Biological Deacidification Strategies for White Wines
Traditionally, the use of malolactic fermentation gives rise to microbiologically stable
wines. However, malolactic fermentation is not free from possible collateral effects that
can take place under specific scenarios. The present work tests the influence of
different biological deacidification strategies on the volatile and non-volatile components of
white must from Germany. The study compared mixed cultures of Lachancea thermotolerans and
Schizosaccharomyces pombe and a pure culture of Sc. pombe to the classical biological
deacidification process performed by lactic acid bacteria. Strains of Oenococcus oeni and
Lactiplantibacillus plantarum were co- or sequentially inoculated with S. cerevisiae to carry out
malolactic fermentation. Different fermentation treatments took place at a laboratory scale of 0.6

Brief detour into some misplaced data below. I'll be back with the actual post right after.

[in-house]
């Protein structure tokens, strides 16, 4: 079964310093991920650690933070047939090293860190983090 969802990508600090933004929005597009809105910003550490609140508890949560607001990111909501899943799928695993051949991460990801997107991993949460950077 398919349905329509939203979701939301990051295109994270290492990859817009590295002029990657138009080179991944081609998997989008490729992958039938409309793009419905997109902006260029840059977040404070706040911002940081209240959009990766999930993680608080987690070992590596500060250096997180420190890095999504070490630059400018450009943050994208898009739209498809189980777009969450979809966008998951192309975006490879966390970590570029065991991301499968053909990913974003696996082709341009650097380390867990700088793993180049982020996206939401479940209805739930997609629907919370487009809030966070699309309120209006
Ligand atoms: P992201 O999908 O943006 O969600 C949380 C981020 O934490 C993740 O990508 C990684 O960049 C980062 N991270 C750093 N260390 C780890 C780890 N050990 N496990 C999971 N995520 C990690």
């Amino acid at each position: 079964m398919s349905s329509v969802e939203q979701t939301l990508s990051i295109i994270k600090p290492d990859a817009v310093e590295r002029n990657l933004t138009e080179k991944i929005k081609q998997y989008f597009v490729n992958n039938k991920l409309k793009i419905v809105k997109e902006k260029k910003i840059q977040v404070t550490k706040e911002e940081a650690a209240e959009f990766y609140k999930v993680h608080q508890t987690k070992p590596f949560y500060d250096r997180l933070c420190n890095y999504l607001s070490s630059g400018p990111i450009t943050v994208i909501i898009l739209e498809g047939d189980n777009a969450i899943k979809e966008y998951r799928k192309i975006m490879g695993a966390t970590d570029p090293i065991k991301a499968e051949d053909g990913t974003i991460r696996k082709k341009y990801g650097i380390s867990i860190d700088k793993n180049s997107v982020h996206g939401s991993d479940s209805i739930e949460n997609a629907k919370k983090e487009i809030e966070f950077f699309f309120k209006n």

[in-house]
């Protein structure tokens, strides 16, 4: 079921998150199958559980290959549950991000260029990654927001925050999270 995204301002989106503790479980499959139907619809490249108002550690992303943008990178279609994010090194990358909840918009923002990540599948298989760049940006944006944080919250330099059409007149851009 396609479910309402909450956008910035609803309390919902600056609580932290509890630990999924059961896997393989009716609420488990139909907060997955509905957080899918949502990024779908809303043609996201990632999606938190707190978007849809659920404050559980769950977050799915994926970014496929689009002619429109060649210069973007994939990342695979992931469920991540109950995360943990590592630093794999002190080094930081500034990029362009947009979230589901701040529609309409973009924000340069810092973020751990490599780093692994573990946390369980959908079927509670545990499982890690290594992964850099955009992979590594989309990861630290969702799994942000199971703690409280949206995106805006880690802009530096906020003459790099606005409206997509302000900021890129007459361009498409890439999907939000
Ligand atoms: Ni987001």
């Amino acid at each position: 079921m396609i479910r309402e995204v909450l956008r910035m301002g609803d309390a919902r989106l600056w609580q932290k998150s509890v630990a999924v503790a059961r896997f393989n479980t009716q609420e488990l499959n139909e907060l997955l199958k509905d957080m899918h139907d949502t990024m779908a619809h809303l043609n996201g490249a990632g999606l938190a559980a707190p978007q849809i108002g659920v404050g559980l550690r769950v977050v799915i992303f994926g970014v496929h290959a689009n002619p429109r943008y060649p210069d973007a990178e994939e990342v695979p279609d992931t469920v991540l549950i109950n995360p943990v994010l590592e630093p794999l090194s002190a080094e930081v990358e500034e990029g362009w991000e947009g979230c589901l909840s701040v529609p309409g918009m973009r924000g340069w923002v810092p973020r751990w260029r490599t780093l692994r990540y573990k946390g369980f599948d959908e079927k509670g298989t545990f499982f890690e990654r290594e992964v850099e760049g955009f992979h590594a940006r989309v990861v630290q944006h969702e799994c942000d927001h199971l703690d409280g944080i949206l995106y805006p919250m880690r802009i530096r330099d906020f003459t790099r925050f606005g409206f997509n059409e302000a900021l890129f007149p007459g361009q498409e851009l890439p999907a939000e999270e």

L in vessels of 0.75 L. The instrumental techniques Fourier-transform mid-infrared spectroscopy
(FT-MIR), high performance liquid chromatography (HPLC) and gas chromatography–mass spectrometry
(GC-MS) were used to evaluate different chemical parameters in the final wines. The results showed
the ability of Sc. pombe to consume malic acid in combination with L. thermotolerans without using
S. cerevisiae or lactic acid bacteria. Fermentations involving Sc. pombe consumed all the
malic acid, although they reduced the concentrations of higher alcohols, fatty acids and acetic
acid. Simultaneous alcoholic and malolactic fermentations reduced malic acid by about 80%, while
classical malolactic fermentation reduced it by 100%. Fermentations involving L. thermotolerans
produced the highest lactic acid, ester and glycerol concentrations.
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